June 5th, 2007. Distance: 105 km, Odometer: 1544
Gleichen - Brooks, AB

I find riding a lot more enjoyable when I'm clean and the clothes I'm wearing are clean. Today I was dirty and felt that way since last night I stayed in a free campsite without showers. I felt better after visiting a gas station and freshening up. There's dis-ease starting out a day without a shower because there's always a chance that I won't be able to find a campsite with showers again tonight, then I'll really be in the stink. I ate lunch today in a farmer's field so big that after a few minutes walk I couldn't see anything else in every direction. Just field and sky. Tonight I'm staying in Tillebrook Provincial Park and enjoying it's emptiness. The trees in the park are filled with birds and it seems like everyone of them is on a caffine high - talking a mile a minute. I can hear owls hooting too. Oops, correction: a few bird-watching ladies told me they're summer doves, and they are coo-ing, not hoot-ing. I appologized to them for my ignorance... I don't speak bird. But I'd like to get into bird-watching though, some day. Oh, and there are gophers everywhere here. They got into my bag of trailmix so I'm going to have to tie my food in a tree. They're cute though. But deadly.

Saturday, June 23, 2007

June 4th, 2007. Distance: 95 km, Odometer: 1438
Calgary, AB - Gleichen, AB

Leaving Calgary this morning wasn't easy. It was just so fun and comfortable but the road was beckoning and I can already feel that the few days that I had off has pushed me back a few steps fitness-wise. The ride was mostly flat but I was uncomfortable on the bike - a lot like when I first started out. Today's head winds were annoying as well making my average speed for the day one of the lowest. It's weird to think that wind could be a more formidable opponent than mountains, but it's completely true.

May 31st - June 3rd. Nothing
Calgary, AB

My time in Calgary was filled with throwing around the Frisbee, partying it up with Brad's friends and his mom, hanging out at the park, Foosball games and generally checking out Calgary. We stepped into Canada's largest bicycle shop and my knees let go. It was awesome. One evening I spent visiting with my aunt Susan who spoiled me with supper and conversation of our family's history. It was great hanging out with her - I'm glad I got too because one of the main personal reasons for the trip is to visit with people I've lost touch with and aunt Susan was definitely on the list.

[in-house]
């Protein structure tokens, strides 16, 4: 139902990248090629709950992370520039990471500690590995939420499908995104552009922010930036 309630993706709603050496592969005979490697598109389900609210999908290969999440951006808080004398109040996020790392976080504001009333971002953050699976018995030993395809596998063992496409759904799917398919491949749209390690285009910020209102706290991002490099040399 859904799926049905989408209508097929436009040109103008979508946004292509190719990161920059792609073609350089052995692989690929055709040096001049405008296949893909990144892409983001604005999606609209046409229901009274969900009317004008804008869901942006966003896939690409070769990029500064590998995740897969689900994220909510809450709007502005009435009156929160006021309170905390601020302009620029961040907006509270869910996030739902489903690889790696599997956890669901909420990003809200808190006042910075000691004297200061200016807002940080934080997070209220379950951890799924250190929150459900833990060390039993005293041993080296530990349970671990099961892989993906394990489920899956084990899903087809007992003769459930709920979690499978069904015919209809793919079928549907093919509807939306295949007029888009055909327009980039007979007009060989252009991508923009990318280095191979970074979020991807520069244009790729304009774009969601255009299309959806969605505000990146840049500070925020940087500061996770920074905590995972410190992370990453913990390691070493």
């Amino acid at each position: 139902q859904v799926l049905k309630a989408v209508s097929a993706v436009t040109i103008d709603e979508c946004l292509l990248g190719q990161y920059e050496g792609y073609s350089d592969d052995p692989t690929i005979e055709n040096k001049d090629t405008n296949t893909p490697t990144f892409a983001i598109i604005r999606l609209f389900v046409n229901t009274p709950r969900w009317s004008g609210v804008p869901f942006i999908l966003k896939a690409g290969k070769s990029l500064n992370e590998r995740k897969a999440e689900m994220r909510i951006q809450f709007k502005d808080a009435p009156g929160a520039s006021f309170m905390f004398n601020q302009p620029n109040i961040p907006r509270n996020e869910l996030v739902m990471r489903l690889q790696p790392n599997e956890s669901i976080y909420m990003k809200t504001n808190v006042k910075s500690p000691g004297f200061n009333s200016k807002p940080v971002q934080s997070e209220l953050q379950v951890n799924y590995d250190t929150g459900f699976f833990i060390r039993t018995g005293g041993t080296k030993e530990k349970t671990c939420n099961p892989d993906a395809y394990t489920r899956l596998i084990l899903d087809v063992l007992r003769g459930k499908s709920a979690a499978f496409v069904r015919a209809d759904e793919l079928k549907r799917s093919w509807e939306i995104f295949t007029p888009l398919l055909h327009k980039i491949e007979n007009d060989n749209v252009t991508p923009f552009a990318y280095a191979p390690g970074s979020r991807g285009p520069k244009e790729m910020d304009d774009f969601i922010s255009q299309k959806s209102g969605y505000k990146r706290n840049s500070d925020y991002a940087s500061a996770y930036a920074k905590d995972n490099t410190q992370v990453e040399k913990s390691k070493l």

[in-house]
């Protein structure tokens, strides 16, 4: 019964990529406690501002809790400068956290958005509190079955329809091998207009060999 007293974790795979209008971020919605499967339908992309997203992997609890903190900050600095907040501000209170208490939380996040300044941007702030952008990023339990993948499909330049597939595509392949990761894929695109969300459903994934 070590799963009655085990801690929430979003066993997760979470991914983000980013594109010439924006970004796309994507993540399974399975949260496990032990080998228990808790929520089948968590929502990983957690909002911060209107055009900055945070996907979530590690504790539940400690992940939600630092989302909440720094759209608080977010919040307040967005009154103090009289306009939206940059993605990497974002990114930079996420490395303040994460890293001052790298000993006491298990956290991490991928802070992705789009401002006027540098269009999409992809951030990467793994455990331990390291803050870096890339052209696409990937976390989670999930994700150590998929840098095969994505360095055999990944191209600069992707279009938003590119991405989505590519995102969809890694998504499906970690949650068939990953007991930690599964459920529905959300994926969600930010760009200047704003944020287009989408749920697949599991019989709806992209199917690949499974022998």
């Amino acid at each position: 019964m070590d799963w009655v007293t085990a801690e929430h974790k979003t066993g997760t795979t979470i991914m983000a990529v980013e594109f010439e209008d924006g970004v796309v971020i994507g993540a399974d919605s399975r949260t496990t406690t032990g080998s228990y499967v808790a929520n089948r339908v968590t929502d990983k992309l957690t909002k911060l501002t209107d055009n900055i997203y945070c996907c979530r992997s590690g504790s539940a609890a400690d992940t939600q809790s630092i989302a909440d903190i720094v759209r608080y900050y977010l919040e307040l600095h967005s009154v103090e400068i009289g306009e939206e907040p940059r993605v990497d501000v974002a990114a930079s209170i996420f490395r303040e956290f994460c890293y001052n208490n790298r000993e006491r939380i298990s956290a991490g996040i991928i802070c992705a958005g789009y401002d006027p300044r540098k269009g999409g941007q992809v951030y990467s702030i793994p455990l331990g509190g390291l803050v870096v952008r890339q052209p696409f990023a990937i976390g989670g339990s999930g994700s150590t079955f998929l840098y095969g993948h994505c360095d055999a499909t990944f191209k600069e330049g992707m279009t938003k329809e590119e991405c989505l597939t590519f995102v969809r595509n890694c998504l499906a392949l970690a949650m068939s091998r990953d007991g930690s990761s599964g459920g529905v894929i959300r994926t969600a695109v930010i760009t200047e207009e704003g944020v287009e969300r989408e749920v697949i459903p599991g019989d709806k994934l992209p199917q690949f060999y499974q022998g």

Thanks Aunt Susan, Brad, Kathy and all of Brad's friends for making Calgary awesome.

May 30th, 2007. Distance: 101 km, Odometer: 1325
Canmore - Calgary, AB

Again, mostly downhill today but I really feel like I need a break. It's like I'm tired of pedalling, without being tired at all. Just tired of it, you know? Oh, I saw a dead wolf on the side of the highway! It looked like it was sleeping and I had never seen one before. Scared the poop out of me. The mountains are slowly leaving me and the terrain is getting flatter and flatter. I'm not complaining, that's for sure. Calgary seems like a fun city. I get to visit my great buddy, Brad, from school and finally take a break, the first day off since Vancouver - 13 days ago. Brad's mom was visiting him as well, so I scored an excellent home-cooked meal and got sloppy on some cocktails. It's great to spend time with Brad this way because we both feel that it's cause for celebration, what with me arriving alive and just for visiting since we haven't seen each other since Halifax.

May 29th, 2007. Distance: 80 km, Odometer: 1224
Lake Louise, AB - Canmore, AB

Easiest 80 km of my life, yet also the most strenuous. It was all down hill, but because of my lack of sleep last night in the hostel, everything in my body was especially ache-y which made the ride seem really long and arduous. So far, Alberta seems like a continuation of BC with many rocky mountain ranges. Of course, that makes complete sense and I don't know why I was half expecting some sort of change when I entered the new province. I'm staying at a campsite tonight that only cost me $10. It has communal showers and weekly 'resident meetings' so they can share their thoughts on how the campsite should be ran. I thought that was interesting and commune-like. Canmore seems like a nice town. I also noticed that it is filled with beautiful women. Maybe I'm only thinking this because I haven't really seen people in a long time. It's a nice place, regardless.

May 28th, 2007. Distance: 110, Odometer: 1145
Golden, BC - Lake Louise, AB

Today was difficult but completely manageable. Outside of Golden there were a bunch of steep climbs and again outside of Field - larger than yesterday. The latter climb was through Kicking Horse Pass which is also on the BC - AB border. There were a few plaques up talking about the difficulties the trains used to have in the area because of the gradients of the hills. After a number of derailments, engineers designed spiral tunnels through the mountains to lessen the grade. Neat stuff. Of course, there were no spiral tunnels for poor ol' me and I took the route head on. And in the end, I was the victor. At least, that's how I felt when I crossed the border. I can't believe that I cycled completely across British Columbia. Wow. Into Alberta was a joy ride - all down hill straight to Lake Louise. I'm splurging tonight and have accommodation in a hostel. I'm roommates with a couple from Quebec and another from Switzerland. It seems like everyone here is young and pumped and doing exciting things. It's a great environment and I'm thinking I won't shy from future hostels when I get a chance.

May 27th, 2007. Distance: 132, Odometer: 1035
Revelstoke, BC - Golden, BC